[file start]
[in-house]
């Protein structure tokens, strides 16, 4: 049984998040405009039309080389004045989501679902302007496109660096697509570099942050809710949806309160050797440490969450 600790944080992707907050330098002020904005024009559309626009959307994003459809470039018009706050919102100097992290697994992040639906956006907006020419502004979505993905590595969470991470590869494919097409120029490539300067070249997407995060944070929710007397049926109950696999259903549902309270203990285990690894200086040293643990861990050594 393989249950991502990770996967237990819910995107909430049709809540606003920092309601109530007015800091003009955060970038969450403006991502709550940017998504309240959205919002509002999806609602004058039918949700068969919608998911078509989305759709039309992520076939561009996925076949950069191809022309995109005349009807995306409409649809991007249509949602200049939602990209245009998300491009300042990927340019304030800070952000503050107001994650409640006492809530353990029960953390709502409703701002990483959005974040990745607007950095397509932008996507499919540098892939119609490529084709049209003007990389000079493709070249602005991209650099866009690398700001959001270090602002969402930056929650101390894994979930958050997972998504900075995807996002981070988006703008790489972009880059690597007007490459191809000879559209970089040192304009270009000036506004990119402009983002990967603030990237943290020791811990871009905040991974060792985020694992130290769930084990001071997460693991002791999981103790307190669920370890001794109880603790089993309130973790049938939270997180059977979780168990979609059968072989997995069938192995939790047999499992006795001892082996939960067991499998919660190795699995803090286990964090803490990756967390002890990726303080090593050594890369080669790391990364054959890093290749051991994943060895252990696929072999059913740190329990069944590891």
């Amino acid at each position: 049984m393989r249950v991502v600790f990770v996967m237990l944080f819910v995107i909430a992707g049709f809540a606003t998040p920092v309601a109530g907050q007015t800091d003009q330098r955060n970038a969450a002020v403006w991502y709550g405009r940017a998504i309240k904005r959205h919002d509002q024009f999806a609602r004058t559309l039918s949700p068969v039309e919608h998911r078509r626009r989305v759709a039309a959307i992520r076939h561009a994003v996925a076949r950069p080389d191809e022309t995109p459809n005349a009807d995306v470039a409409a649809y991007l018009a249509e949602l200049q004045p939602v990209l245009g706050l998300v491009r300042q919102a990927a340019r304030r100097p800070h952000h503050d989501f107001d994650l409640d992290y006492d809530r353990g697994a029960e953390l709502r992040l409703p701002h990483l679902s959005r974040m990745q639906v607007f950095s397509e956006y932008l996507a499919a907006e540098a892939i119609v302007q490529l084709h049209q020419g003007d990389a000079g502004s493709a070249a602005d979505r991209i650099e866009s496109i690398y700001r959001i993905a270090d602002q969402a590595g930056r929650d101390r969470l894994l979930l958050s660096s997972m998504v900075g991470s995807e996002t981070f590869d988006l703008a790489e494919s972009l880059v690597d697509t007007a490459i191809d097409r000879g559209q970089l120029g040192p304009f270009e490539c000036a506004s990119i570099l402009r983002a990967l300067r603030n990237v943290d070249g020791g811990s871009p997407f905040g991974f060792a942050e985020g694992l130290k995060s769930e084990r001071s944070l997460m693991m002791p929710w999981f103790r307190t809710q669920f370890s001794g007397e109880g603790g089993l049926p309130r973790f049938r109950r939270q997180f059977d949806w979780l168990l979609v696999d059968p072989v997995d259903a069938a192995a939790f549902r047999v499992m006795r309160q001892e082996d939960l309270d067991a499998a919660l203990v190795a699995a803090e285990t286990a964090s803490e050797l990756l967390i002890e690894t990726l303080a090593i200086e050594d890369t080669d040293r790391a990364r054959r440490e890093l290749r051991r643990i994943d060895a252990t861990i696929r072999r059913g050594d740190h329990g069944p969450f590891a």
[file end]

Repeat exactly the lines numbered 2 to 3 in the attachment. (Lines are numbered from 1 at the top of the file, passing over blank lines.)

């Protein structure tokens, strides 16, 4: 049984998040405009039309080389004045989501679902302007496109660096697509570099942050809710949806309160050797440490969450 600790944080992707907050330098002020904005024009559309626009959307994003459809470039018009706050919102100097992290697994992040639906956006907006020419502004979505993905590595969470991470590869494919097409120029490539300067070249997407995060944070929710007397049926109950696999259903549902309270203990285990690894200086040293643990861990050594 393989249950991502990770996967237990819910995107909430049709809540606003920092309601109530007015800091003009955060970038969450403006991502709550940017998504309240959205919002509002999806609602004058039918949700068969919608998911078509989305759709039309992520076939561009996925076949950069191809022309995109005349009807995306409409649809991007249509949602200049939602990209245009998300491009300042990927340019304030800070952000503050107001994650409640006492809530353990029960953390709502409703701002990483959005974040990745607007950095397509932008996507499919540098892939119609490529084709049209003007990389000079493709070249602005991209650099866009690398700001959001270090602002969402930056929650101390894994979930958050997972998504900075995807996002981070988006703008790489972009880059690597007007490459191809000879559209970089040192304009270009000036506004990119402009983002990967603030990237943290020791811990871009905040991974060792985020694992130290769930084990001071997460693991002791999981103790307190669920370890001794109880603790089993309130973790049938939270997180059977979780168990979609059968072989997995069938192995939790047999499992006795001892082996939960067991499998919660190795699995803090286990964090803490990756967390002890990726303080090593050594890369080669790391990364054959890093290749051991994943060895252990696929072999059913740190329990069944590891």
């Amino acid at each position: 049984m393989r249950v991502v600790f990770v996967m237990l944080f819910v995107i909430a992707g049709f809540a606003t998040p920092v309601a109530g907050q007015t800091d003009q330098r955060n970038a969450a002020v403006w991502y709550g405009r940017a998504i309240k904005r959205h919002d509002q024009f999806a609602r004058t559309l039918s949700p068969v039309e919608h998911r078509r626009r989305v759709a039309a959307i992520r076939h561009a994003v996925a076949r950069p080389d191809e022309t995109p459809n005349a009807d995306v470039a409409a649809y991007l018009a249509e949602l200049q004045p939602v990209l245009g706050l998300v491009r300042q919102a990927a340019r304030r100097p800070h952000h503050d989501f107001d994650l409640d992290y006492d809530r353990g697994a029960e953390l709502r992040l409703p701002h990483l679902s959005r974040m990745q639906v607007f950095s397509e956006y932008l996507a499919a907006e540098a892939i119609v302007q490529l084709h049209q020419g003007d990389a000079g502004s493709a070249a602005d979505r991209i650099e866009s496109i690398y700001r959001i993905a270090d602002q969402a590595g930056r929650d101390r969470l894994l979930l958050s660096s997972m998504v900075g991470s995807e996002t981070f590869d988006l703008a790489e494919s972009l880059v690597d697509t007007a490459i191809d097409r000879g559209q970089l120029g040192p304009f270009e490539c000036a506004s990119i570099l402009r983002a990967l300067r603030n990237v943290d070249g020791g811990s871009p997407f905040g991974f060792a942050e985020g694992l130290k995060s769930e084990r001071s944070l997460m693991m002791p929710w999981f103790r307190t809710q669920f370890s001794g007397e109880g603790g089993l049926p309130r973790f049938r109950r939270q997180f059977d949806w979780l168990l979609v696999d059968p072989v997995d259903a069938a192995a939790f549902r047999v499992m006795r309160q001892e082996d939960l309270d067991a499998a919660l203990v190795a699995a803090e285990t286990a964090s803490e050797l990756l967390i002890e690894t990726l303080a090593i200086e050594d890369t080669d040293r790391a990364r054959r440490e890093l290749r051991r643990i994943d060895a252990t861990i696929r072999r059913g050594d740190h329990g069944p969450f590891a």